Inertial measurement units such as the MPU6050 can be used to study the motion of mechanical systems. The following code snippet demostrates extracting 3-axis data from the accelerometer, and gyroscope of the MPU6050 sensor

Aim : To study the oscillations of a physical pendulum, and observe the relation of its angle to its velocity. Also calculate the value of g, given the length of the pendulum

The picture shows an MPU-6050 (3-Axis accelerometer + 3-Axis Gyroscope ) hooked up to the I2C port via thin guage copper wires designed to cause minimal perturbation to the oscillations of the pendulum.


The IC is positioned at the pivot so that the accelerometer can be used to measure the angle of the pendulum accurately using the vertical component of earth’s gravitational pull.The gyroscope’s values for the axis parallel to the pendulum’s pivot are also recorded.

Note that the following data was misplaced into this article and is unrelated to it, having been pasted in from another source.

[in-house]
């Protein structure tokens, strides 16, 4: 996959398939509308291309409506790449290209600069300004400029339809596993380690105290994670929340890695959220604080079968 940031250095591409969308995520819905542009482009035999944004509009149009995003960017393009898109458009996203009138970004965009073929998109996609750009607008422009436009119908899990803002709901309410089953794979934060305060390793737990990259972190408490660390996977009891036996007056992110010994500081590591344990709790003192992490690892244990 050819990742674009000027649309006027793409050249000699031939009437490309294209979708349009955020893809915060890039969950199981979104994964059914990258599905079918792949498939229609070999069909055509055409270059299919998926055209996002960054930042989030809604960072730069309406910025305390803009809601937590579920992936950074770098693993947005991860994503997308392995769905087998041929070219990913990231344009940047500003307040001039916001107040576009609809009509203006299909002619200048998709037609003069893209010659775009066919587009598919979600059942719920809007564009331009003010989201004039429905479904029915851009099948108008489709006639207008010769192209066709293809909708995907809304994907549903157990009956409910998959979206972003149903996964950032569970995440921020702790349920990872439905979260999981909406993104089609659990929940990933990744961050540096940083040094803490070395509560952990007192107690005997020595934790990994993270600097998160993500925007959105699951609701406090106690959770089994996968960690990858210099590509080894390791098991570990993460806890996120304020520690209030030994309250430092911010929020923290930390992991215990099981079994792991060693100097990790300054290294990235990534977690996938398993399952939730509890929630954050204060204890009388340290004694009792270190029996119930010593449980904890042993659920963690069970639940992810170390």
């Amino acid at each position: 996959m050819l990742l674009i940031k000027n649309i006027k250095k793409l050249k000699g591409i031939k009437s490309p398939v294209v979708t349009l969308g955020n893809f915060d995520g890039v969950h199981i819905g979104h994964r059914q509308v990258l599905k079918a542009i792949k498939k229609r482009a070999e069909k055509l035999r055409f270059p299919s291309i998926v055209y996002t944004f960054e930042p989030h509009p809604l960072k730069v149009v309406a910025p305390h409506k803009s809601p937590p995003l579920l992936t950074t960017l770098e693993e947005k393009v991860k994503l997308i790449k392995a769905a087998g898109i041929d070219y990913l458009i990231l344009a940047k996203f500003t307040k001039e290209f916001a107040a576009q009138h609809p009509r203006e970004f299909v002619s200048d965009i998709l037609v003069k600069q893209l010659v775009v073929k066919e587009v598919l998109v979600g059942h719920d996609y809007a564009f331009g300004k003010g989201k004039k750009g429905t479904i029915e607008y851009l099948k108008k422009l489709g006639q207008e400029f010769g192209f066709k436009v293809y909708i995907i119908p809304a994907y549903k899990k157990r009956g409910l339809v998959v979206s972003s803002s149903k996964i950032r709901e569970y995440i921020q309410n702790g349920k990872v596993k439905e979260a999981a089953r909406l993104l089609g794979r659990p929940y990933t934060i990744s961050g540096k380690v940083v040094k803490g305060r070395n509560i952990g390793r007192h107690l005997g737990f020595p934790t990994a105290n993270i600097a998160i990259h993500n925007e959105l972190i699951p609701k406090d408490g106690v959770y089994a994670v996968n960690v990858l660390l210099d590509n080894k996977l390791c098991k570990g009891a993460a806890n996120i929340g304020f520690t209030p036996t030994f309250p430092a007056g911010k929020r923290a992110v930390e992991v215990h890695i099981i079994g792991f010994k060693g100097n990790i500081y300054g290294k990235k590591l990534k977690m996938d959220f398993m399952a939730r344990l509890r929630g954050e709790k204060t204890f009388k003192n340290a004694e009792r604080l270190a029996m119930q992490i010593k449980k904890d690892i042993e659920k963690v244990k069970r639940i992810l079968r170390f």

Resultant data : Note that the velocity is maximum at the mean, and zero at the extremities

Making the connections

Connecting I2C sensors such as the MPU6050 featured in this experiment is rather straighforward.

The SEELablet features a 4-pin I2C port that is labelled [Vcc , GND, SCL , SDA ] . The same labels can be found on most I2C modules , and four connections with simple wires up to 1 meter long is all that is required.

Once the connections have been made, the ‘sensor quick view’ app in the ‘ test and measurement’ section can be used to auto-scan the I2C port to check if connections were made properly.

Raw data from the MPU6050 oscillated by hand

Data fitted against standard sine functions by selecting a region and executing the ‘fit’ routine

For systems where wired connections are difficult ( large distance , continuous rotation etc ) , wireless subunits may be used as a drop in replacement for the wires

IMU Sensor for mechanics experiments
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